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Twitch Asks Users to Mute Game Audio to Avoid Music DMCA Strikes

Twitch DMCA Music Mute Audio

Twitch users have been recommended to mute a game’s music and even all audio to avoid becoming the next in a deluge of DMCA strikes over music.

This comes after Twitch received a mass of DMCA complaints due to music played on numerous Twitch channels. This resulted in them purging thousands of videos with no prior notification, or what videos were deleted and for what piece of music. Twitch features a system where playbacks on prior streams will mute sections of copywritten music.

In spite of this, an open letter from several US music organizations condemned Twitch and Amazon for allegedly not doing enough to stem the copyright infringement. While some have proposed automated bots and algorythms, they have been spotty at best; with Twitch suspending Herman Li, co-lead guitarist for Dragon Force, for playing his own music during a stream.

Twitch later took to Twitter and their own blog, explaining how they would act regarding copywritten music in the future. They explain that until the start of May 2020, they had received less than 50 music-related DMCA notifications each year.

After this however, this ballooned to “thousands of DMCA notifications each week that targeted creators’ archives, mostly for snippets of tracks in years-old Clips.” 99% of these were cases where streamers had music playing in the background of streams.

Stating that they “continue to receive large batches of notifications, and we don’t expect that to slow down,” Twitch reminded its users to not play copywritten music during their streams, and that they should review their VODs of older streams and Clips, and delete any that contain such music.

Due to the large volume of complaints and how “we understood VODs and Clips from years ago may not necessarily reflect your current approach to music,” Twitch have also “paused” giving strikes based on these DMCA strikes. Twitch also promise to provide more information to its users in the future when struck with a DMCA claim, and develop tools for the streamer to better deal with it.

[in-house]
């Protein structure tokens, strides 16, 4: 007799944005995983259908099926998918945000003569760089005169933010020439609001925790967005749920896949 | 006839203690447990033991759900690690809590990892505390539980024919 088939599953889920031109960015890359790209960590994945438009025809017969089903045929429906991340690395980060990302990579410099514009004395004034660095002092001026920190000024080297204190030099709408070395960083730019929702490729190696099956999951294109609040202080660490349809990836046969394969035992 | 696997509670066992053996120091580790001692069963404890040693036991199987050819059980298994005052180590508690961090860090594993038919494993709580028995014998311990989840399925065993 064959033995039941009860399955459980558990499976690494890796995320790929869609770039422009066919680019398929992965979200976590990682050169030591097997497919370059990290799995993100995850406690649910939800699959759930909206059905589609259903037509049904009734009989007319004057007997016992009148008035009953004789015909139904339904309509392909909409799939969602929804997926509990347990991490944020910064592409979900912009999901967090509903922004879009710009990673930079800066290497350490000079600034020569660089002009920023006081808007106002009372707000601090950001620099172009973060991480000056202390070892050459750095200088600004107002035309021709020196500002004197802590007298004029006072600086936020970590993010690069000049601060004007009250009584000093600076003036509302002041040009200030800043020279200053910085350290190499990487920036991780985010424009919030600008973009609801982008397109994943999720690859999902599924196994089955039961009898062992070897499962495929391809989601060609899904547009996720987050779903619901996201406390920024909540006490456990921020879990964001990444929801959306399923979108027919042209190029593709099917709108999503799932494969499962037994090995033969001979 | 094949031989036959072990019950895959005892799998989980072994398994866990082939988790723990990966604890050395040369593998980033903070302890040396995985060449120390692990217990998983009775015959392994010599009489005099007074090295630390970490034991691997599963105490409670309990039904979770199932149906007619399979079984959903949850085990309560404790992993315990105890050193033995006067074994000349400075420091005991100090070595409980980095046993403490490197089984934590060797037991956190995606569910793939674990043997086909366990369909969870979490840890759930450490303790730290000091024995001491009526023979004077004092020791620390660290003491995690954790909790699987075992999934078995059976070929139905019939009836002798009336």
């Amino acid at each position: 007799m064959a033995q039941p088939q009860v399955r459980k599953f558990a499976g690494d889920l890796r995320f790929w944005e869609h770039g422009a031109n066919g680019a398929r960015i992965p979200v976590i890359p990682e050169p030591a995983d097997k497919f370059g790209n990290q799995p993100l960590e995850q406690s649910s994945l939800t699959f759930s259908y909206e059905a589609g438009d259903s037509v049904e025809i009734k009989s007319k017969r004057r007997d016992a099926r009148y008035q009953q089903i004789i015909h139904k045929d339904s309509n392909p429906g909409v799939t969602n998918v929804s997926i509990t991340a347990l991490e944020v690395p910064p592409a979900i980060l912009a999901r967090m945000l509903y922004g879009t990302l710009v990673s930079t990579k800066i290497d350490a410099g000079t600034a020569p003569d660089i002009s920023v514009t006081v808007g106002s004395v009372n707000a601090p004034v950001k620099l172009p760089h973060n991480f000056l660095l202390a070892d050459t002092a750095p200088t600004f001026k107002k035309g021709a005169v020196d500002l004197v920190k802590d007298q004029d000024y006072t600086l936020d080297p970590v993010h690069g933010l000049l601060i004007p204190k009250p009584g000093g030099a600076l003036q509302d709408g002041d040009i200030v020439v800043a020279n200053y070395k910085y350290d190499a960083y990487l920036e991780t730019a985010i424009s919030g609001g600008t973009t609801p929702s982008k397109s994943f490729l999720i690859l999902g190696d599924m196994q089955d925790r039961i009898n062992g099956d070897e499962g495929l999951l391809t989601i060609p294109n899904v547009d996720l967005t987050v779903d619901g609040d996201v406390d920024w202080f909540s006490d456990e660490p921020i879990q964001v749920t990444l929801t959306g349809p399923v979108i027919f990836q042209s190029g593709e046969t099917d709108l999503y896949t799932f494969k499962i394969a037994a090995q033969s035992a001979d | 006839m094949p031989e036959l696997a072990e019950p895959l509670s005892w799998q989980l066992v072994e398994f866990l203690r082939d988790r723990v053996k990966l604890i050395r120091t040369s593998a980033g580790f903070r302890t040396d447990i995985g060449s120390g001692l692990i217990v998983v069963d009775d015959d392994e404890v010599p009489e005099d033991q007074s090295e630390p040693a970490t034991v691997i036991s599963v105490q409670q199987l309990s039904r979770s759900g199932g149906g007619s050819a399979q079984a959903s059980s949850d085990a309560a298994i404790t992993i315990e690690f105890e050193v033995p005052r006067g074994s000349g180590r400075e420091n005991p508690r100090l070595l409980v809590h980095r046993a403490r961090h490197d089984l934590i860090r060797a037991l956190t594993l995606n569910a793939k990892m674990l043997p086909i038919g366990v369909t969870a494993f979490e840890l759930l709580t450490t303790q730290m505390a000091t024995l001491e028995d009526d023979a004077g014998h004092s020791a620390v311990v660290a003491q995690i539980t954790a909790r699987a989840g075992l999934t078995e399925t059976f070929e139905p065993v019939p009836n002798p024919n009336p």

Users found Twitch’s response insulting. Many claimed that users can still get DMCA strikes after deleting content [1, 2], inconsistent applications of who is banned, deleted streams not being fully removed, and Twitch essentially shifting blame onto users when they had previously stated they would not be struck by DMCA claims. They also condemned Twitch’s lack of communication and slow action.

Other users pointed out that how games with licenced music can cause issues with DMCA strikes, and asked what they were expected to do. In one reply, Twitch Support kicked the hornet’s nest by recommending users mute the in-game music, or even all game audio.

“[Hand waving emoji] Hey there, thanks for reaching out. We recommend reading through any game’s EULA, and utilizing any option to turn music off if the game includes that option, or mute the game audio.”

Users were outraged, stating the solution would ruin the enjoyment for many viewers and streamers, would still be susceptible to false copyright, and demanding Twitch defend those who provide content for the platform.

Twitch’s early days were shaky as many were unsure on the legality of streaming game footage, and whether it fell under fair use. As the platform and popularity of streaming grew, the question soon faded away. Nonetheless, DMCA claims over audio- even when genuine- cause a myriad of issues.

As some games sell their soundtracks, this means the rights holder who produced the game’s soundtrack could issue a DMCA strike for the same music being played in game; even if they played no part in the game’s publishing or development. It would also make any and all rhythm music games- such as Beat Saber- far too risky to play.

Games based on the real world using licenced music, such as the Grand Theft Auto series, would also be at risk. A subset of streamers also stream real life events, and as such even passing by a person or building playing copywritten music could bring a DMCA strike.

Image: Twitter


Ryan Pearson

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Taking his first steps onto Route 1 and never stopping, Ryan has had a love of RPGs since a young age. Now he's learning to appreciate a wider pallet of genres and challenges.